With acoustics that rival some of the best concert venues, the Wayne ’73 and Julie Drinkward Recital Hall provides an intimate, stylish home to concert series, recitals and other artistic performances, all free to students and the surrounding Claremont community. The hall was named in recognition of Wayne A. Drinkward ’73, chair of the board of trustees, and his wife, Julie, who donated $2 million in support of the R. Michael Shanahan Center for Teaching and Learning. Shanahan Center designers Boora Architects and acoustical engineer Jaffe Holden created a sustainable, featurefilled space that elicits rave reviews from performers and audiences alike.
Ceiling Reflectors. The ceiling is covered by 21 wooden ceiling reflectors in four different sizes and shapes. The reflectors above the performers are the largest and most closely spaced, designed to reflect sound out into the audience. Reflectors gradually become smaller and more widely spaced toward the back of the room, where sound reflection is no longer required. Each panel is angled slightly to bounce sound from the stage to the audience.
Performers. The recital hall hosted more than 30 performances during the 2014–2015 academic year, including one by the Claremont Chamber Choir, a select, 20-voice group led by Charles Kamm, associate professor of music, that focuses on an a cappella repertoire.
Faceted Walls. Each sidewall of the recital hall is composed of 10 separate segments in a “folded” pattern, carefully positioned to the acoustical engineer’s criteria to enhance the natural acoustics of the room and to diffuse sound energy evenly throughout the space.
Wall Slats. Surrounding the room are 3,605 linear feet of horizontal wood slats. The density and spacing of the slats vary, with the densest slats at the base of the room and the least dense closest to the ceiling. This arrangement diffuses and scatters sound energy in the lower portion of the room, while widely spaced slats at the top of the room expose more of the acoustical drapery that sits behind the open grille.
Volume Chambers and Acoustical Drapes. At the upper portion of the room, the reflective wood panels behind the slats stop, and the Hall is open to “volume chambers” behind the grille. A line of acoustical drapes can be drawn to change the volume of the room, thereby altering the acoustical performance of the space. The size of the volume chambers was carefully calculated by the acoustical engineer to allow the room to adapt its reverberation time and acoustical character to accommodate a wide range of events, including choral, string quartet and amplified electronic music performances as well as film screenings and lectures. The larger room volume, with the acoustical draperies retracted and the volume chambers open, provides the additional reverberation required for a choral or music performance. Deploying the drapes and reducing reverberation enhances voice intelligibility for spoken word or lecture uses.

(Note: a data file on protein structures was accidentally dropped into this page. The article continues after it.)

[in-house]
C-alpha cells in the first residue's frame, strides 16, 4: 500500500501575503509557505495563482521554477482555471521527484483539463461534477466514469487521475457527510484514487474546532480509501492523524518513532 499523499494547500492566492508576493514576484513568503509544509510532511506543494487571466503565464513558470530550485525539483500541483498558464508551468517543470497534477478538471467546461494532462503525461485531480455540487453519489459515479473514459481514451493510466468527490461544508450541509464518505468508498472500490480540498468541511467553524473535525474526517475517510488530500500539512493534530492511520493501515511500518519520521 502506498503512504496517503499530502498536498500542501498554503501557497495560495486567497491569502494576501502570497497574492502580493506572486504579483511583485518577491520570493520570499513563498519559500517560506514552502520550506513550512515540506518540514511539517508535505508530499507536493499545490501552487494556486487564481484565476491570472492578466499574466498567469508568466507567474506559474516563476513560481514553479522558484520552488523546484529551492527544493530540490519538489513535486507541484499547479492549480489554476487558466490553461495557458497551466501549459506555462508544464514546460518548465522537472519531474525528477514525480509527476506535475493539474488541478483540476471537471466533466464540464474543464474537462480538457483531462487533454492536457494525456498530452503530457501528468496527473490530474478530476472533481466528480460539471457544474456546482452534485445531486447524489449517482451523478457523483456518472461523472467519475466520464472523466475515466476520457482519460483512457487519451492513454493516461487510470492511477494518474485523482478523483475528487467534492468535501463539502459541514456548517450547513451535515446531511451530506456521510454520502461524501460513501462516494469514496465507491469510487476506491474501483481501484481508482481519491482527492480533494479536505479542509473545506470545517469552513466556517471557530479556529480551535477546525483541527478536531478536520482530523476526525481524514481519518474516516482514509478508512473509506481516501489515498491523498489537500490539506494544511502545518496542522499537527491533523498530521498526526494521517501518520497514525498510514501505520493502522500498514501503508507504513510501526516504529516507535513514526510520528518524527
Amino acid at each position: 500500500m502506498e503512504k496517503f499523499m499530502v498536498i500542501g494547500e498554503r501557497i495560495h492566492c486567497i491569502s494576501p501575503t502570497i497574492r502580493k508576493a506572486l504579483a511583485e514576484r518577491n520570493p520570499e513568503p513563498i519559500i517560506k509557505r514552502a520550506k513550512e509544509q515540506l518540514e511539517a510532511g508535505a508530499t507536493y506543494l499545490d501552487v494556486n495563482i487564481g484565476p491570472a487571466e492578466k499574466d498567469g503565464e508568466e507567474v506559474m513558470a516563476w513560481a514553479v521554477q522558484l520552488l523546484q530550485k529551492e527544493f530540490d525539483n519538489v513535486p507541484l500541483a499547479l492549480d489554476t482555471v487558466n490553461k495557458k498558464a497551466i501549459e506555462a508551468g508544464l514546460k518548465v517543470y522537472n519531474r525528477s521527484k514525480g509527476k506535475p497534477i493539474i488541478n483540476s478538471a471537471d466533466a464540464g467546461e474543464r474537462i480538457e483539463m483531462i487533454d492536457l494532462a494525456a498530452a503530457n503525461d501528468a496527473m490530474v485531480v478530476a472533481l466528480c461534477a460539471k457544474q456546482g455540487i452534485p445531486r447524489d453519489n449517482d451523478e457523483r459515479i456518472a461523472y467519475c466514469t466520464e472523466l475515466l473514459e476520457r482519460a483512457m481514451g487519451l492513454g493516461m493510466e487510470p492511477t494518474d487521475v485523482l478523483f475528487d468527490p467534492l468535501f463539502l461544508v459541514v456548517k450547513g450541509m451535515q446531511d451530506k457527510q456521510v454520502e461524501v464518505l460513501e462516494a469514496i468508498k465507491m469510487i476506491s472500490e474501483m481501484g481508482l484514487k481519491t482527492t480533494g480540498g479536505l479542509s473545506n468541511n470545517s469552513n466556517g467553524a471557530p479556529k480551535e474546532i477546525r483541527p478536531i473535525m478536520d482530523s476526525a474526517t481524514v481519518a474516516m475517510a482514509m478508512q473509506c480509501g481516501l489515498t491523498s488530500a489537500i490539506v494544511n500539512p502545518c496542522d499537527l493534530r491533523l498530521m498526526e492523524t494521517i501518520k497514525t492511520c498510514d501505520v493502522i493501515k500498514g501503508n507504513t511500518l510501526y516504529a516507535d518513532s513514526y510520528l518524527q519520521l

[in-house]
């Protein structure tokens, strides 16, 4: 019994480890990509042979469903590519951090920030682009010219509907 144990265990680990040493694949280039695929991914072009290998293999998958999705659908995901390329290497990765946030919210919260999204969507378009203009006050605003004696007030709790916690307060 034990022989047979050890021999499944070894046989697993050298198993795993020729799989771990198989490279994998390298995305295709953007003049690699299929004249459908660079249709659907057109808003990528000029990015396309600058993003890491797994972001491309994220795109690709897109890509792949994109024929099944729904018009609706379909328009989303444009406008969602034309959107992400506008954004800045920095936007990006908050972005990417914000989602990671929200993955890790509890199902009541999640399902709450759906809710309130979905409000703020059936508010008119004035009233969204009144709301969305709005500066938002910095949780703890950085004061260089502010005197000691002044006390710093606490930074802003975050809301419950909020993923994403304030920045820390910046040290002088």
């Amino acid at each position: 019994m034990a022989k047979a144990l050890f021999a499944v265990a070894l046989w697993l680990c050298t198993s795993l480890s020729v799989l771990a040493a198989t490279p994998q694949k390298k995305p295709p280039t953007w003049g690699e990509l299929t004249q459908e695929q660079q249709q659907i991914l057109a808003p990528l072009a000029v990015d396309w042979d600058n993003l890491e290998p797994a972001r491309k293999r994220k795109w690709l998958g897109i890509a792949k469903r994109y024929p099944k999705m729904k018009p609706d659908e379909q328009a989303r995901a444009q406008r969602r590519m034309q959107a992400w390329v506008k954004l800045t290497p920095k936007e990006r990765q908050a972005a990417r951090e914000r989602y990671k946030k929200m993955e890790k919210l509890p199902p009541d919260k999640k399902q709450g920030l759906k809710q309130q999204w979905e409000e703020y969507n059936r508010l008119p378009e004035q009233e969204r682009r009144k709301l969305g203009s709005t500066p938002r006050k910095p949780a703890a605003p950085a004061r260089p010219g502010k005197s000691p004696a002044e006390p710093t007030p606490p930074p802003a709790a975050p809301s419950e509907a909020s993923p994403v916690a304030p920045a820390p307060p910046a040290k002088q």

No Chalk Allowed. Carefully concealed in the gaps between the ceiling reflectors are a large central projection screen and an angled secondary screen that drop to enable use of the space as a 100-seat classroom. Every seat has a tablet arm, and two oversized sliding panels in the stage wall can be drawn open to reveal a large whiteboard for instructor use (a chalkboard is not allowed in this room as the chalk dust could interfere with musical instruments and equipment).
Green Room. A set of double doors leads to a Green Room, which doubles as a seminar classroom to support performers and guest speakers. The double doors were carefully sized to allow passage for the 7-foot grand piano.
Acoustically Critical Construction. To ensure the Recital Hall’s success as a high-caliber performance space, minimizing background noise is crucial. “Double layer” walls, composed of 8” solid concrete wall plus an interior stud wall with three layers of drywall, enclose the room and ensure that noise from adjacent spaces will not intrude. The ceiling is suspended from the concrete structure above with spring isolators to absorb any vibrations or sound energy before they can enter the room.
Mechanical System. Keeping 100 audience members comfortable is critical but tricky, since air moving in mechanical ductwork creates noise that can be especially noticeable when a room is acoustically isolated from adjacent spaces. The hall is cooled by air supplied at very low velocity to a plenum under the tiered floor, and openings in the risers allow cool air to spill out and cool occupants, while the air in the upper portion of the room—above people’s heads—remains warmer. This strategy uses less energy (since it only cools the air that people actually inhabit) and is extremely quiet, which is especially important for a performance space.